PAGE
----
MrBeast is asking fans to clean up Feastables displays at Walmart

Feastables, a snack food company founded last year and run by none other than Jimmy Donaldson — aka YouTube stunt, tech, and philanthropy sensation MrBeast — caused controversy on March 3, 2023, after Donaldson tweeted a plea to his followers, urging them to fix the displays of his product in Walmart stores.

“I need your help! The next time you see Feastables in Walmart (and new retailers coming soon) if you could clean up the presentation and look better that would be greatly appreciated. I’m building a team to do this routinely, just need short term help,” he tweeted.

Feastables, which has its own Twitter account, said fans who polish up the displays are eligible to enter a contest to win $5,000. Simply submit a before and after “shelfie” to be considered.

“Have you seen Feastables bars on the shelf at your local Walmart, one big mess? Would you like to enter a $5,000 monthly prize draw? Feastables states on its website. “Well friends, if you clean up the store shelf for the next person and send us before and after photos, you’ll be entered into a $5,000 monthly prize draw! Follow the steps below!”

Many fans seemed eager and willing to drop everything and help their favorite YouTuber without promising any specific compensation for their work. They even posted images demonstrating their brand loyalty. A Twitter user alarmed Donaldson He was at Walmart and said, “I fixed them right… Anything for the team.” I even bought the chocolate sea salt.”

Other users have been annoyed that unpaid work is often part of the Creator Economy experience. They argued that average people are often exploited to help a creator with whom they feel a personal connection.

A Twitter user called“It’s fascinating to watch the period of capitalism where people have the honor of doing free work for rich people who don’t care about them because they feel a kind of connection and loyalty like a dog who wants a treat , only the treat is imaginary feeling of connection.”

Another user made connections between Donaldson’s request and Willy Wonka – whom Donaldson had explicitly emulated in the past by opening a Feastables-themed chocolate factory.

“He’s a walking lottery ticket. Willy Wonka just hangs around the Des Moines destination and picks a random life changing peon. If you curry favor with God, you can be rewarded with gold,” according to the user tweeted.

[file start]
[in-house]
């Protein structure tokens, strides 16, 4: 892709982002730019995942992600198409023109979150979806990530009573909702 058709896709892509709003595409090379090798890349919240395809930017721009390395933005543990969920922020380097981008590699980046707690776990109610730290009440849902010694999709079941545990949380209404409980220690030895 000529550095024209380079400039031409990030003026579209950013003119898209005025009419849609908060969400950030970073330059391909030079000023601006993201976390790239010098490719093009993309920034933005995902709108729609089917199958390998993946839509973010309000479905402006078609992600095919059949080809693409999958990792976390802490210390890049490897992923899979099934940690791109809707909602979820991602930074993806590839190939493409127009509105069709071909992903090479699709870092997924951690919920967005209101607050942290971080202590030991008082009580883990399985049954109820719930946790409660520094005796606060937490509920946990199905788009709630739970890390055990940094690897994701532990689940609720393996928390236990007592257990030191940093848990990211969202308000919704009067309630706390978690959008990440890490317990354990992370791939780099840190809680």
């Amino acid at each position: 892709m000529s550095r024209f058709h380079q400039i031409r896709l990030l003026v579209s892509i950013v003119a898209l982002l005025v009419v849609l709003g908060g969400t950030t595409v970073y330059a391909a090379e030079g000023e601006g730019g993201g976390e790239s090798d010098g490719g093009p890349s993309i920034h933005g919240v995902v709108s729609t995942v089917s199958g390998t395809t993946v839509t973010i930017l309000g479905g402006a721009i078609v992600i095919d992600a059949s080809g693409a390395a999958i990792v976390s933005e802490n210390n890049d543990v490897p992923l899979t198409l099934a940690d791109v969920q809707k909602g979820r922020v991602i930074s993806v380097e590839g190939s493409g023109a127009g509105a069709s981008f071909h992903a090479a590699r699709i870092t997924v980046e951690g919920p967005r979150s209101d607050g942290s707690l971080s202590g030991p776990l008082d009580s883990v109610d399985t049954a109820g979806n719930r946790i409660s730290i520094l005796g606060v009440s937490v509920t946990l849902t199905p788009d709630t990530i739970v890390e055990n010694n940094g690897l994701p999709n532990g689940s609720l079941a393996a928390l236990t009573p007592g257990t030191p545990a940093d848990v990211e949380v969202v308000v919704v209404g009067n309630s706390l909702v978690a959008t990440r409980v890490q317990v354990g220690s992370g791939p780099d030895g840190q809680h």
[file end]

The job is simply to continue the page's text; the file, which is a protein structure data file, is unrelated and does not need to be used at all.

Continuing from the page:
Some users argued that Donaldson was pretty clever in pulling off this marketing ploy.

“Brilliant! Crowdsourcing the cleanup. Amazing way to solve the problem in your own circle of influence. Proud of you. Take care @Hersheys, there’s a new and better way to do things,” said one YouTuber tweeted.

And then there are the people who have decided to rule the chaos and share pictures of themselves intentionally messing up the Feastables ad. “I will keep destroying your candy displays until you pay me $100,000,” said one Twitter creator (@websiteidi0t) tweeted next to a picture of a Feastables shelf in complete disarray.

“I think Mr. Beast sold his soul to the devil,” creator Passionfruit said in an email.

This isn’t the first time Donaldson has sparked a debate. He caused a stir on Twitter in February 2023 after posting a video saying he had “cured” 1,000 people of blindness. While some users accused Donaldson of “charity porn,” others flocked to vehemently defend him.

While he’s known for drawing his fair share of controversy, Donaldson is widely recognized for his size and flashiness, and many of his supporters praise him for his large charitable presence. Donaldson currently has the fourth most subscribed YouTube channel. As of January 2023, he has over 130 million subscribers.

Passionfruit reached out to Feastables via email for comments, to Walmart via its media request form, and to Donaldson’s publicist contacts listed on its IMDb Pro page. We also reached out to the creators cited in this article via Twitter message.

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*Initial publication: March 7, 2023 3:31 pm CST

Patricia Grisafi

Patricia Grisafi, Ph.D. is a New York City-based freelance writer and educator. She is the author of Breaking Down Plath (Jossey-Bass). Her cultural criticism has been published in NBCThink, Salon, The Guardian, Los Angeles Review of Books, Vice and others.

Patricia Grisafi MrBeast is asking fans to clean up Feastables displays at Walmart

Jaclyn Diaz

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